(Ratings for each game explained will likely be added later.)

October 8, 2008 Posted by | Hobbies | , , , , | Leave a comment

Hobby #9: Super Mario War

No, it’s not related to the classic card game. Today’s hobby is an absolute gem by the name of Super Mario War. This game has more depth than you can dream of.

A sadistic level I made. Not actual size.

A sadistic level I made. Not actual/full size.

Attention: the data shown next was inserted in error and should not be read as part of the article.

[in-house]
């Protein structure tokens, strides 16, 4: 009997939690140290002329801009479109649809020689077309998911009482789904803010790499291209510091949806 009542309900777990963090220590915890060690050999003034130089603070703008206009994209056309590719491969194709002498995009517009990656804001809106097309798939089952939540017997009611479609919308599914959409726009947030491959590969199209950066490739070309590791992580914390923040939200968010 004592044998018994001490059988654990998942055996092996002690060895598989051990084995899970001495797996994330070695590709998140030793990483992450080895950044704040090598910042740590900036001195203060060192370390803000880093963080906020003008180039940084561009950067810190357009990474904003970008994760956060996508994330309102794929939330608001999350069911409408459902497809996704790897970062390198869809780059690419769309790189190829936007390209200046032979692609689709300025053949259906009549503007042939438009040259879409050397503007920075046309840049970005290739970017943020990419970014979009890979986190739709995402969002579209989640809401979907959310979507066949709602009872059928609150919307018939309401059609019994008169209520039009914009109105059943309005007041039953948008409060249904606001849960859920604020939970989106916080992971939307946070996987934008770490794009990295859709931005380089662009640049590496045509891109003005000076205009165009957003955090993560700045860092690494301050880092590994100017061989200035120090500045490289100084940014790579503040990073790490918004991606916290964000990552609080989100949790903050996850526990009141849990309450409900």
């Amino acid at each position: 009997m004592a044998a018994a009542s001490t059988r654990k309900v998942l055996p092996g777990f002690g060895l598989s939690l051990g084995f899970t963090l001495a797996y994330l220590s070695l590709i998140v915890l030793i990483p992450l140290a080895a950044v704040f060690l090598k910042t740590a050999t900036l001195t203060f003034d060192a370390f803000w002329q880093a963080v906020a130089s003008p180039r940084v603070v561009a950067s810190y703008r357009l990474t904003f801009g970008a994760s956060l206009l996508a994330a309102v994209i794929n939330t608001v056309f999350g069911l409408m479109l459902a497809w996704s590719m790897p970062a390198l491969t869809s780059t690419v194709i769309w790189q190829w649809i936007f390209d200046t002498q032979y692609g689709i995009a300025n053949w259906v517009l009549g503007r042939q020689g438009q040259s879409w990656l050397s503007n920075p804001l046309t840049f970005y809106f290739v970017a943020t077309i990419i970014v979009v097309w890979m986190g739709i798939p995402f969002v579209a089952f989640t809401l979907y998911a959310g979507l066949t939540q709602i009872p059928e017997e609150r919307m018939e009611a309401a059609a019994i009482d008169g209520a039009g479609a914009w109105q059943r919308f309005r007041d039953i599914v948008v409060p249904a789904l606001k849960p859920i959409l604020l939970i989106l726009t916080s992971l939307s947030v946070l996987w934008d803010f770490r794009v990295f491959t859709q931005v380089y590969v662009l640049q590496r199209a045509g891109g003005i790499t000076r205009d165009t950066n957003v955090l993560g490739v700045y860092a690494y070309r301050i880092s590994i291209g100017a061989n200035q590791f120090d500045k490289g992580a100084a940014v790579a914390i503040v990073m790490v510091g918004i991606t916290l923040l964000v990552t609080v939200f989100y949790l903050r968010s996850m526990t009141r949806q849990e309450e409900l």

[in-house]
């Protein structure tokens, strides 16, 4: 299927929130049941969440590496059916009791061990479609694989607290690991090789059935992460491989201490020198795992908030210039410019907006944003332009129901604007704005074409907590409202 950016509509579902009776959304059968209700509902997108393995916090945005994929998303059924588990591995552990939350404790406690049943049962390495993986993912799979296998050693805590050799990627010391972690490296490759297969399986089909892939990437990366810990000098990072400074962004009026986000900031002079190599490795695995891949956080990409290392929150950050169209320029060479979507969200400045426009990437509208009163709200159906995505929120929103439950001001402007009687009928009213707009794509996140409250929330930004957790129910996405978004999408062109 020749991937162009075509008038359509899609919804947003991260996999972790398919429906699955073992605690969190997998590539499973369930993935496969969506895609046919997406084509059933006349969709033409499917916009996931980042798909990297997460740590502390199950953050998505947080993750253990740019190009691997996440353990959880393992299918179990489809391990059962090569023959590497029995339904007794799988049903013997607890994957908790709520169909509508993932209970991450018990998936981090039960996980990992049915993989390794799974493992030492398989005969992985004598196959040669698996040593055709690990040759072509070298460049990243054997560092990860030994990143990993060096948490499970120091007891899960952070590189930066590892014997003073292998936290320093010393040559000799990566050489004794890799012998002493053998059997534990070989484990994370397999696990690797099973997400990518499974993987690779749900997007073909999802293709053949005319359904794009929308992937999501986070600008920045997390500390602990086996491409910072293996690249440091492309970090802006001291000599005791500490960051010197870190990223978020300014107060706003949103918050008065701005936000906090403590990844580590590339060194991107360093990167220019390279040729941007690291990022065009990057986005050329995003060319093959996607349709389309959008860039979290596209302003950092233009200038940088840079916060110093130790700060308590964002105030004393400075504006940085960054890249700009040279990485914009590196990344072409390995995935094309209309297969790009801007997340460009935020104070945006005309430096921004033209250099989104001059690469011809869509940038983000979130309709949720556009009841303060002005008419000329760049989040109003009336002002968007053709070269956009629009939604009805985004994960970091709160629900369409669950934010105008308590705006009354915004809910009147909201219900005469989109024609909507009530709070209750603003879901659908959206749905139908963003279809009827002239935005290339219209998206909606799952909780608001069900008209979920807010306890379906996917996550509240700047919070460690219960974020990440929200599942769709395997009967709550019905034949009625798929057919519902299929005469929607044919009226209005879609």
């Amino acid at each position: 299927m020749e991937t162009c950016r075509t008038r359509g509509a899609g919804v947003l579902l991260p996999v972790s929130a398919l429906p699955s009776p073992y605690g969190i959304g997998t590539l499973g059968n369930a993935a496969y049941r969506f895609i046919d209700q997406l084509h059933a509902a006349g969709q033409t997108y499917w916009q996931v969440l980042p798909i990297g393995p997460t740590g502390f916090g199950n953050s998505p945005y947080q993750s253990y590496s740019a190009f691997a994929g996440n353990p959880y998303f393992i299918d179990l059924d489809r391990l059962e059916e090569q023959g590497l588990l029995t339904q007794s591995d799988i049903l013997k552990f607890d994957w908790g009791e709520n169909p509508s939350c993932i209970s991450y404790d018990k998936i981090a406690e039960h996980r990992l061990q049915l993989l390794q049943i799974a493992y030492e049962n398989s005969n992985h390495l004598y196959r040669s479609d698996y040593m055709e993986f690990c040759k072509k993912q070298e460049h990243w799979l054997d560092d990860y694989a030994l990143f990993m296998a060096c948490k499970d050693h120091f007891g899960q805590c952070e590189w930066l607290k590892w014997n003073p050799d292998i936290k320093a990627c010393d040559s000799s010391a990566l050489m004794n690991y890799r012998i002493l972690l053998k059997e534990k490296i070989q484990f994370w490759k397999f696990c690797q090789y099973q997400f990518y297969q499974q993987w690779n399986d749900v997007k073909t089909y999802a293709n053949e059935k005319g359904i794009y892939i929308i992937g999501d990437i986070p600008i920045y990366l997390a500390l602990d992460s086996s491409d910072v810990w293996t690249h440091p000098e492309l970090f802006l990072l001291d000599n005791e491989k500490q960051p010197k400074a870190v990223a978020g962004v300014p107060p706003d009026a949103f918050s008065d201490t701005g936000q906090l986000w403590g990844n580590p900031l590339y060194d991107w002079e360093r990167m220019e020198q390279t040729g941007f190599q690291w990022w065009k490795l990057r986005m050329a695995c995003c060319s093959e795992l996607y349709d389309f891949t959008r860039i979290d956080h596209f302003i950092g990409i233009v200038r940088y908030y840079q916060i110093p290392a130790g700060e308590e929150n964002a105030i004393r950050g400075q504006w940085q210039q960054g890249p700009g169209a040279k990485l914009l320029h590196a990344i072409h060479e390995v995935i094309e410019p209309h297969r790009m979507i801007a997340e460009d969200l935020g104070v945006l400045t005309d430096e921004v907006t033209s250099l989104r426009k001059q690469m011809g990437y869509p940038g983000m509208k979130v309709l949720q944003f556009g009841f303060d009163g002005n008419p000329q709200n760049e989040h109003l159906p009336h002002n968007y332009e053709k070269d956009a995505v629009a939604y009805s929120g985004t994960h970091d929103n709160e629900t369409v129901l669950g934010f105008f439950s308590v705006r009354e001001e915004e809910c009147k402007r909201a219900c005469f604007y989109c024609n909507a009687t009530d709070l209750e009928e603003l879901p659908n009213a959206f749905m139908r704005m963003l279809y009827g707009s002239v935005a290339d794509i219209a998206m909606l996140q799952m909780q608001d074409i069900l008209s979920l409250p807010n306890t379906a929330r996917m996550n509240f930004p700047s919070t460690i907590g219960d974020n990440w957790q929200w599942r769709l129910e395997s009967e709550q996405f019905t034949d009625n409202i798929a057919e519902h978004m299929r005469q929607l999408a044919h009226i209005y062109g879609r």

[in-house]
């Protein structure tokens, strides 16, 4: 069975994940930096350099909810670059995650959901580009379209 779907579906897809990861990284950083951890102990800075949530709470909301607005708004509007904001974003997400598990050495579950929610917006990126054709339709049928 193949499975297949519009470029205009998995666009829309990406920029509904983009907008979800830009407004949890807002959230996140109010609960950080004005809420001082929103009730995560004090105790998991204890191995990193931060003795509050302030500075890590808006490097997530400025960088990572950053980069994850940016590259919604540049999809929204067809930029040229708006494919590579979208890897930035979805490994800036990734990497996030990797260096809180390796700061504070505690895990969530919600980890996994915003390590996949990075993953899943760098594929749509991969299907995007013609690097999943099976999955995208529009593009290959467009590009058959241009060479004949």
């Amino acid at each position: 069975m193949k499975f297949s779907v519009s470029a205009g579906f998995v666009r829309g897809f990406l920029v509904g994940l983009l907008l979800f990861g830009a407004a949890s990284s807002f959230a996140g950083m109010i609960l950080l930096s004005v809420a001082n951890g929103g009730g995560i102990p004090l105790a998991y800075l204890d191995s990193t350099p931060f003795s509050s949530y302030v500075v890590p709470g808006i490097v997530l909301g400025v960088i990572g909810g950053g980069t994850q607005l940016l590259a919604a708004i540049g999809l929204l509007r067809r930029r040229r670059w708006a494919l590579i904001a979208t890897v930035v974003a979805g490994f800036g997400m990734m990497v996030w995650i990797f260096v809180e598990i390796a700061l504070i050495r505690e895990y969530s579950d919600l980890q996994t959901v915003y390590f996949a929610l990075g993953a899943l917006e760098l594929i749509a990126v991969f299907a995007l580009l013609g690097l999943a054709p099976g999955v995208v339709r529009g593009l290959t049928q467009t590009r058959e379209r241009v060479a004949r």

Super Mario War (Or SMW, sometimes confused with Super Mario World) is essentially a fighting game built right off of the Mario engine. You and a friend (or two, or three. If you don’t have friends, poor ol’ you, you can face off against the CPU) can fight against each other using many techniques with a variety of characters (sort of), stages and items. The most classic technique that is omnipresent is to jump on top of your enemy’s head, squishing them and making them lose a life/lap/frag/point/whatever else your game mode offers. In most cases, this is good for you and bad for them. Another technique is to use items to help you out, such as the Ice Rod, which, once you press the item button, shoots out a Kamek-esque polygonal mess of magic straight forward. If it hits someone except you, it turns them into an ice cube temporarily. If they are touched in this state, they shatter into an icy mess. There are plenty of items to use to your advantage, sort of like Super Smash Bros. These are only two of the ways to kill an opponent, though the one I dislike is that if someone stands still for about 10 seconds, they die instantly. Though by then you would know to move by the time counting down on you in the last 3. But the general rule (and you’ll see the CPU execute this at all times) is to keep moving and jumping, moving and jumping. That way, you’re harder to squish/hit/otherwise kill. These battles are a bit frantic, indeed, but are very fun.